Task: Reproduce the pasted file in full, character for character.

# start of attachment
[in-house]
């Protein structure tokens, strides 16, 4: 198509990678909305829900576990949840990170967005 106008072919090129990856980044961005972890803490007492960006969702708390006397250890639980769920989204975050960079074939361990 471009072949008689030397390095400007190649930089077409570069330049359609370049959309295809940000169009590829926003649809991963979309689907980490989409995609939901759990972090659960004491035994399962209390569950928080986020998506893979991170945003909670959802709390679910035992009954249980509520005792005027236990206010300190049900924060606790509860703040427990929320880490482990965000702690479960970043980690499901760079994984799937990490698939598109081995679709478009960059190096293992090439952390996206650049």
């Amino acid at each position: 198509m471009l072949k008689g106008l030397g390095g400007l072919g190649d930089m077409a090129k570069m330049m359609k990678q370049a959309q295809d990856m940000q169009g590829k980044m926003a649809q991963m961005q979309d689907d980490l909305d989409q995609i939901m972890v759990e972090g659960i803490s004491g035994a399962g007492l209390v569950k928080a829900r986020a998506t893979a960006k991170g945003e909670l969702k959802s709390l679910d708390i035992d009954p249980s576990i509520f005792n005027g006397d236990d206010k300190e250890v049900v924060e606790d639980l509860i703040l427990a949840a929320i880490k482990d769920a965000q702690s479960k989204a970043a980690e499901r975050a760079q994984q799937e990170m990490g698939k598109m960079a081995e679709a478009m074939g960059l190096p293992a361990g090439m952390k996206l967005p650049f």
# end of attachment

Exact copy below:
[in-house]
């Protein structure tokens, strides 16, 4: 198509990678909305829900576990949840990170967005 106008072919090129990856980044961005972890803490007492960006969702708390006397250890639980769920989204975050960079074939361990 471009072949008689030397390095400007190649930089077409570069330049359609370049959309295809940000169009590829926003649809991963979309689907980490989409995609939901759990972090659960004491035994399962209390569950928080986020998506893979991170945003909670959802709390679910035992009954249980509520005792005027236990206010300190049900924060606790509860703040427990929320880490482990965000702690479960970043980690499901760079994984799937990490698939598109081995679709478009960059190096293992090439952390996206650049």
């Amino acid at each position: 198509m471009l072949k008689g106008l030397g390095g400007l072919g190649d930089m077409a090129k570069m330049m359609k990678q370049a959309q295809d990856m940000q169009g590829k980044m926003a649809q991963m961005q979309d689907d980490l909305d989409q995609i939901m972890v759990e972090g659960i803490s004491g035994a399962g007492l209390v569950k928080a829900r986020a998506t893979a960006k991170g945003e909670l969702k959802s709390l679910d708390i035992d009954p249980s576990i509520f005792n005027g006397d236990d206010k300190e250890v049900v924060e606790d639980l509860i703040l427990a949840a929320i880490k482990d769920a965000q702690s479960k989204a970043a980690e499901r975050a760079q994984q799937e990170m990490g698939k598109m960079a081995e679709a478009m074939g960059l190096p293992a361990g090439m952390k996206l967005p650049f």